Ninety-six parents in a preschool and pediatric clinic participated in a randomized study of a brief parenting intervention. The Attitudes Toward Spanking (ATS) scale was measured at baseline, and, on average, 4 months postintervention. Higher ATS scores are correlated with increased use of physical punishment. In the intervention group, there was a 2.7-point decrease in the ATS score at follow-up compared with baseline (P = 0.01). There was no decrease in the ATS in the control group. Brief interventions may shift parental attitudes toward using less physical punishment and have implications for improving anticipatory guidance within primary care and early education.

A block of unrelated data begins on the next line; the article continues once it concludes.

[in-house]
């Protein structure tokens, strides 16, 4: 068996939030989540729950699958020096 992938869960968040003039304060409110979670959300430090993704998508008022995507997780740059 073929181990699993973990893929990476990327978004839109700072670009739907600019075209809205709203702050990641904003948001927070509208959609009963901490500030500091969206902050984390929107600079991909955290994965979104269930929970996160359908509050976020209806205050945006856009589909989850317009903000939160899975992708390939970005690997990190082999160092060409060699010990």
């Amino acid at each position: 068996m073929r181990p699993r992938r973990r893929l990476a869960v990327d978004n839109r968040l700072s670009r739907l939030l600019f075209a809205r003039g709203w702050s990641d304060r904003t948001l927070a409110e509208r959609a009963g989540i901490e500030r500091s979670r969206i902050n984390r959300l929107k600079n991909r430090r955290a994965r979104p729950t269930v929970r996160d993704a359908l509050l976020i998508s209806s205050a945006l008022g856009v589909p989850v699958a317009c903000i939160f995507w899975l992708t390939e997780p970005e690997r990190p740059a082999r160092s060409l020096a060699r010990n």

Department of Pediatrics and the Monroe Carell Jr Children's Hospital at Vanderbilt (Dr Scholer), the School of Medicine (Mss Hamilton and Johnson), and the Department of Biostatistics (Ms Scott), Vanderbilt University, Nashville, Tennessee.
Corresponding Author: Seth J. Scholer, MD, MPH, Department of Pediatrics and the Monroe Carell Jr Children's Hospital at Vanderbilt, Vanderbilt University, Nashville, TN 37232 (Seth.Scholer@vanderbilt.edu).
For their participation in the study, the authors thank Melba Marcrum, the staff, and parents at the McNeilly Center for Children in Nashville, Tennessee. The authors are grateful to Dr George W. Holden for permitting them to use the ATS scale. Funding for the research was provided by the Scholarly Activities Fund, Division of General Pediatrics, Monroe Carell Jr. Children's Hospital at Vanderbilt. The authors also thank Brian Connatser for his work as the software engineer for the Play Nicely program.